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      The Effects of Different Types of Antioxidants (Se, Vitamin E and Carotenoids) in Broiler Diets on the Growth Performance, Skin Pigmentation and Liver and Plasma Antioxidant Concentrations

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          Abstract

          Abstract This study investigated the effects of the addition of different antioxidants to broiler diets on their live performance, liver antioxidant composition and concentrations, immune response, and meat and skin color. A total of 945 three-day-old Ross 308 broiler chicks of both genders were randomly allocated to one of nine dietary treatments (n=105), with three replicates 35 chicks per pen, as follows: T1: control (commercially available corn-and soybean-based broiler diet); T2: selenium (control+0.5 mg/kg Sel-PlexTMSe yeast); T3: vitamin E (control+200 mg/kg Kavimix-E-50 a-tocopherol acetate); T4: lutein (control+100 mg/kg 5% Lutein Beads XB); T5: lycopene (control+100 mg/kg 5% Lyco Beads XB);T6: canthaxanthin (control+25 mg/kg 10% Carophyll(r)Red);T7: apo-ester (control+25 mg/kg 10% Carophyll(r)Yellow); T8: lutein+zeaxanthin (control+25 mg/kg Xamacol(r)); and T9: b-carotene (control+100 mg/kg 10% Rovimix(r)). Feed (starter, grower, developer and finisher phases) and water were provided ad libitum for 42 days. Body weights, feed intake, feed conversion values and plasma carotene concentrations were recorded weekly, and liver antioxidant concentrations were recorded at the end of the experiment. Newcastle disease (LaSota) vaccination was performed on day 22. HI titers were measured on days 14, 21, 35 and 42 to determine the effects of the antioxidants on the immune system. The addition of selenium, vitamin E, and carotenoid supplements to the commercial broiler diet significantly increased antioxidant accumulation in the liver and the plasma. All antioxidants assessed significantly improved the immune response. Selenium and vitamin E supplementation also significantly improved total carotenoid concentrations in the plasma. The carotenoids enhanced skin and meat color. None of the supplements tested influenced growth (p>0.05).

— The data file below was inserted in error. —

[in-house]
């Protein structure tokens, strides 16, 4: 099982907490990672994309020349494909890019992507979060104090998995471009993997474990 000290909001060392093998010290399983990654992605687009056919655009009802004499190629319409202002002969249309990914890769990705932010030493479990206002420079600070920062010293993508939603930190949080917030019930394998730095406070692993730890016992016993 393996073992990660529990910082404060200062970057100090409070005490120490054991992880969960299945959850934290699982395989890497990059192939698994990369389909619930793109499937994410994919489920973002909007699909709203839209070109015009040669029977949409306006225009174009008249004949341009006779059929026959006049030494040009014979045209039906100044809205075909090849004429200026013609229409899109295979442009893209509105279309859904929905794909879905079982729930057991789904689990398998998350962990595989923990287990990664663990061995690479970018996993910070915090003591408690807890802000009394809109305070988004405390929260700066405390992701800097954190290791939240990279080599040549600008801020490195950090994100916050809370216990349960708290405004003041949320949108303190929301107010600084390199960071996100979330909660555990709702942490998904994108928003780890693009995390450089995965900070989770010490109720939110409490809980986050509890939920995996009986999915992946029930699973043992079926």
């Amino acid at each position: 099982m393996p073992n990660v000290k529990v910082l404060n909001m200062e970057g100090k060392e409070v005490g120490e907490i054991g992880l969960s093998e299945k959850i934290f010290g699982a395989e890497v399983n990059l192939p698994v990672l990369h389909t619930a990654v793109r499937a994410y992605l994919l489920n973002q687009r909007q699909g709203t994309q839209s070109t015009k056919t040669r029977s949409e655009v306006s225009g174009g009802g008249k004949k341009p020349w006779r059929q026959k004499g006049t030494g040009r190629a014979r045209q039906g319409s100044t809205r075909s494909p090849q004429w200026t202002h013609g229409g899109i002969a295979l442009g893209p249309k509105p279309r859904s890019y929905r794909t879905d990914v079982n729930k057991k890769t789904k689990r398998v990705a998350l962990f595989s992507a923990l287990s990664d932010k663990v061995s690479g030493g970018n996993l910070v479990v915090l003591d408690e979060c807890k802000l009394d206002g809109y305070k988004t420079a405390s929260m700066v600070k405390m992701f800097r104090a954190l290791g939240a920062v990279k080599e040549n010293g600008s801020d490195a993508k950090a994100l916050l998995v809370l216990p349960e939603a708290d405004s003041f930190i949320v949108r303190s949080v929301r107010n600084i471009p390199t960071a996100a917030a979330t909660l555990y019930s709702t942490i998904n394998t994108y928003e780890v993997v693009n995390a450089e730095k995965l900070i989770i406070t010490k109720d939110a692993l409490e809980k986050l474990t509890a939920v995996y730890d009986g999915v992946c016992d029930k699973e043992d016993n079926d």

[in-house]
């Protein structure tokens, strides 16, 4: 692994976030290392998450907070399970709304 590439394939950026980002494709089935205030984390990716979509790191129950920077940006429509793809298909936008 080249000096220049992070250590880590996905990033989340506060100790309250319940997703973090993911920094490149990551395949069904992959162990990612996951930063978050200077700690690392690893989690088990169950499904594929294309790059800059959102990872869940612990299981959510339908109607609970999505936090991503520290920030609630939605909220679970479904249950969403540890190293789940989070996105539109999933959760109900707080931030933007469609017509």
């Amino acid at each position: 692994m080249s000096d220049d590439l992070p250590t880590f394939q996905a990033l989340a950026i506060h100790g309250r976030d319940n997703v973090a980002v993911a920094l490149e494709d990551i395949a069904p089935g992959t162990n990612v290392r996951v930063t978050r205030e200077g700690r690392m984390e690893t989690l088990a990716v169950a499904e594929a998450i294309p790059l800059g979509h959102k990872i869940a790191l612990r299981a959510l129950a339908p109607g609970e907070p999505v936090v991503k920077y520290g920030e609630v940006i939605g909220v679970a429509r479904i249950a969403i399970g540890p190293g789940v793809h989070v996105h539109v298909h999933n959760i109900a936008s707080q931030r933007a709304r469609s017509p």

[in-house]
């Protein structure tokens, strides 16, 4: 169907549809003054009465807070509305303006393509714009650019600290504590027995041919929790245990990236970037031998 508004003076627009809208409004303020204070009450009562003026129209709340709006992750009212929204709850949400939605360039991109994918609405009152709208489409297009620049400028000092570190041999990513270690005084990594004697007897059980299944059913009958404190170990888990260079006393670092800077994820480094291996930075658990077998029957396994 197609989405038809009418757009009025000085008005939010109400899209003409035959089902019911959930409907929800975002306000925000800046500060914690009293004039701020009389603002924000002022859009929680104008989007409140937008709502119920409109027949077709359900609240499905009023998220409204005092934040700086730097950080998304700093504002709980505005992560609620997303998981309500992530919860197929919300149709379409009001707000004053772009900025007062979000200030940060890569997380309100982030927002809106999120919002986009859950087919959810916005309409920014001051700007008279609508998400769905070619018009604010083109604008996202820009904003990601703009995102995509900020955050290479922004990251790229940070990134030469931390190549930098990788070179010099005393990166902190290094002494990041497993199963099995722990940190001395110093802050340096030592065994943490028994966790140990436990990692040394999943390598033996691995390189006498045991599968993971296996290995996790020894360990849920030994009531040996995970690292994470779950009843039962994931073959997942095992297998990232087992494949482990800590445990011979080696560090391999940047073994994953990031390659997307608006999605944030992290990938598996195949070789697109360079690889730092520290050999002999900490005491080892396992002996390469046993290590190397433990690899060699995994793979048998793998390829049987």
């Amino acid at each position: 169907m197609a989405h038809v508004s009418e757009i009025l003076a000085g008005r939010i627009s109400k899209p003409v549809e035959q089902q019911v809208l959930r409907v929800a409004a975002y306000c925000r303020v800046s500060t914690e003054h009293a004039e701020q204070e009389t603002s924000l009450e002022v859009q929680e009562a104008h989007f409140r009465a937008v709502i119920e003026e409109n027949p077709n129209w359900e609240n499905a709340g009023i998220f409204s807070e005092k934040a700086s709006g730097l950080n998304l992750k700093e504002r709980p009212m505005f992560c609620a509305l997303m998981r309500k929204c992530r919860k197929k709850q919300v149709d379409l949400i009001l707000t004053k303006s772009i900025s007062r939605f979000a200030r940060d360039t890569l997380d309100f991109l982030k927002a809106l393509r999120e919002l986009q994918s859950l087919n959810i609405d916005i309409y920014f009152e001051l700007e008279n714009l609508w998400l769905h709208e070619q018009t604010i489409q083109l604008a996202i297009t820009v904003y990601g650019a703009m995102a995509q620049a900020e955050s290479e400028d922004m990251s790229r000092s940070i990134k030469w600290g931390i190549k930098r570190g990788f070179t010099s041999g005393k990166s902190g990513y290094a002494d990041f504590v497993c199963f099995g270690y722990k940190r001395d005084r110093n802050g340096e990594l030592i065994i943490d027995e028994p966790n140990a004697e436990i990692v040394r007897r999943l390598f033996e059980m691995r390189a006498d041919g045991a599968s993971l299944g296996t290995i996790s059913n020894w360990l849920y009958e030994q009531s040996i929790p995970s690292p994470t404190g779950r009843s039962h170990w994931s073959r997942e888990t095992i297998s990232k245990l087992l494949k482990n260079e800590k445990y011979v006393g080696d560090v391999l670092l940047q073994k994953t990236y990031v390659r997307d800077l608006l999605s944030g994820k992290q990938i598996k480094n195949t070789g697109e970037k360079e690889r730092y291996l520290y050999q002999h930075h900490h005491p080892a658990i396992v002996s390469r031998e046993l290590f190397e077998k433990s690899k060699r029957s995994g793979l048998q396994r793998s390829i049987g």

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          Carotenoid modulation of immune function and sexual attractiveness in zebra finches.

          One hypothesis for why females in many animal species frequently prefer to mate with the most elaborately ornamented males predicts that availability of carotenoid pigments is a potentially limiting factor for both ornament expression and immune function. An implicit assumption of this hypothesis is that males that can afford to produce more elaborate carotenoid-dependent displays must be healthier individuals with superior immunocompetence. However, whether variation in circulating carotenoid levels causes variation in both immune function and sexual attractiveness has not been determined in any species. In this study, we show that manipulation of dietary carotenoid supply invokes parallel changes in cell-mediated immune function and sexual attractiveness in male zebra finches (Taeniopygia guttata).
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            Carotenoids, immunocompetence, and the information content of sexual colors: an experimental test.